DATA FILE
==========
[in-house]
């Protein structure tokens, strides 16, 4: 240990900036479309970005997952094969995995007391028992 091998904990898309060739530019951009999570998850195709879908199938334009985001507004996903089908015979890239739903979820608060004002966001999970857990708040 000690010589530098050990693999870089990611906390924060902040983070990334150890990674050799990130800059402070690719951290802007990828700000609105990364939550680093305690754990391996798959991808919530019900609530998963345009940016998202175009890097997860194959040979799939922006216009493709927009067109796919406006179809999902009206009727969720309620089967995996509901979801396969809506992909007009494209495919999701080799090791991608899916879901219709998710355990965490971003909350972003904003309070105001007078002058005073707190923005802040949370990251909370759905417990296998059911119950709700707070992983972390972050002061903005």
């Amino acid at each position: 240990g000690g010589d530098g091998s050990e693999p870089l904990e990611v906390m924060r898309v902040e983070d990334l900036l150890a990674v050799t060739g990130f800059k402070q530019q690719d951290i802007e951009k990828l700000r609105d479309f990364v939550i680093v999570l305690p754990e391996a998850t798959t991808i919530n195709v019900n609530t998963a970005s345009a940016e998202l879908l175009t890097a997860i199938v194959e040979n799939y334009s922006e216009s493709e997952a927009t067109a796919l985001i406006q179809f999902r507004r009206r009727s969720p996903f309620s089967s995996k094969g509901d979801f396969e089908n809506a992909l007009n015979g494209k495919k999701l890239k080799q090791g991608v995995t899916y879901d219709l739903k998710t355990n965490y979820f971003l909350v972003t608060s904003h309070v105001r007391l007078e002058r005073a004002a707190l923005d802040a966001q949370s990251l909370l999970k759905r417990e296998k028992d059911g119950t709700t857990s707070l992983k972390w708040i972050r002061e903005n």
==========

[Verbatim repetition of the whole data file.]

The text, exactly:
[in-house]
């Protein structure tokens, strides 16, 4: 240990900036479309970005997952094969995995007391028992 091998904990898309060739530019951009999570998850195709879908199938334009985001507004996903089908015979890239739903979820608060004002966001999970857990708040 000690010589530098050990693999870089990611906390924060902040983070990334150890990674050799990130800059402070690719951290802007990828700000609105990364939550680093305690754990391996798959991808919530019900609530998963345009940016998202175009890097997860194959040979799939922006216009493709927009067109796919406006179809999902009206009727969720309620089967995996509901979801396969809506992909007009494209495919999701080799090791991608899916879901219709998710355990965490971003909350972003904003309070105001007078002058005073707190923005802040949370990251909370759905417990296998059911119950709700707070992983972390972050002061903005």
């Amino acid at each position: 240990g000690g010589d530098g091998s050990e693999p870089l904990e990611v906390m924060r898309v902040e983070d990334l900036l150890a990674v050799t060739g990130f800059k402070q530019q690719d951290i802007e951009k990828l700000r609105d479309f990364v939550i680093v999570l305690p754990e391996a998850t798959t991808i919530n195709v019900n609530t998963a970005s345009a940016e998202l879908l175009t890097a997860i199938v194959e040979n799939y334009s922006e216009s493709e997952a927009t067109a796919l985001i406006q179809f999902r507004r009206r009727s969720p996903f309620s089967s995996k094969g509901d979801f396969e089908n809506a992909l007009n015979g494209k495919k999701l890239k080799q090791g991608v995995t899916y879901d219709l739903k998710t355990n965490y979820f971003l909350v972003t608060s904003h309070v105001r007391l007078e002058r005073a004002a707190l923005d802040a966001q949370s990251l909370l999970k759905r417990e296998k028992d059911g119950t709700t857990s707070l992983k972390w708040i972050r002061e903005n």